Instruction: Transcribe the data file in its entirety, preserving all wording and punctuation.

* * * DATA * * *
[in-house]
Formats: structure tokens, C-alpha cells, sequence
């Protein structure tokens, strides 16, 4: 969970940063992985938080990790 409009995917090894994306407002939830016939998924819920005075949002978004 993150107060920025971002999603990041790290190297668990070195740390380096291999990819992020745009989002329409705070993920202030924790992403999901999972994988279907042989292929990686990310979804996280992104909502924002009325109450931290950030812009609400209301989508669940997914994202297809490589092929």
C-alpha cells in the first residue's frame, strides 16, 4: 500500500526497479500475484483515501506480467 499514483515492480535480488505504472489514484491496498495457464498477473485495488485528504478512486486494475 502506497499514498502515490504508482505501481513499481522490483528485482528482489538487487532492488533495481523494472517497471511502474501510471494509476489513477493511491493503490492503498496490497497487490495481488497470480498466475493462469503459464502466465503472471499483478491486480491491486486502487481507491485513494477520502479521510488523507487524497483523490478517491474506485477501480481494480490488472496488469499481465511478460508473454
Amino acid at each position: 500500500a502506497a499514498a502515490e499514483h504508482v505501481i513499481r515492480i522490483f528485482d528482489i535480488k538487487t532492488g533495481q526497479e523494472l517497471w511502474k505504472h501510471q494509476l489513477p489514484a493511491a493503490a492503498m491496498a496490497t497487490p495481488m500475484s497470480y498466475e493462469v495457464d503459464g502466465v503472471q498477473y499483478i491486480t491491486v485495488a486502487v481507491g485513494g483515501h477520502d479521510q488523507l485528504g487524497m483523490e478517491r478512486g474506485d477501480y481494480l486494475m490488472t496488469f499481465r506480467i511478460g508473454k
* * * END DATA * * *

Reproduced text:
[in-house]
Formats: structure tokens, C-alpha cells, sequence
């Protein structure tokens, strides 16, 4: 969970940063992985938080990790 409009995917090894994306407002939830016939998924819920005075949002978004 993150107060920025971002999603990041790290190297668990070195740390380096291999990819992020745009989002329409705070993920202030924790992403999901999972994988279907042989292929990686990310979804996280992104909502924002009325109450931290950030812009609400209301989508669940997914994202297809490589092929």
C-alpha cells in the first residue's frame, strides 16, 4: 500500500526497479500475484483515501506480467 499514483515492480535480488505504472489514484491496498495457464498477473485495488485528504478512486486494475 502506497499514498502515490504508482505501481513499481522490483528485482528482489538487487532492488533495481523494472517497471511502474501510471494509476489513477493511491493503490492503498496490497497487490495481488497470480498466475493462469503459464502466465503472471499483478491486480491491486486502487481507491485513494477520502479521510488523507487524497483523490478517491474506485477501480481494480490488472496488469499481465511478460508473454
Amino acid at each position: 500500500a502506497a499514498a502515490e499514483h504508482v505501481i513499481r515492480i522490483f528485482d528482489i535480488k538487487t532492488g533495481q526497479e523494472l517497471w511502474k505504472h501510471q494509476l489513477p489514484a493511491a493503490a492503498m491496498a496490497t497487490p495481488m500475484s497470480y498466475e493462469v495457464d503459464g502466465v503472471q498477473y499483478i491486480t491491486v485495488a486502487v481507491g485513494g483515501h477520502d479521510q488523507l485528504g487524497m483523490e478517491r478512486g474506485d477501480y481494480l486494475m490488472t496488469f499481465r506480467i511478460g508473454k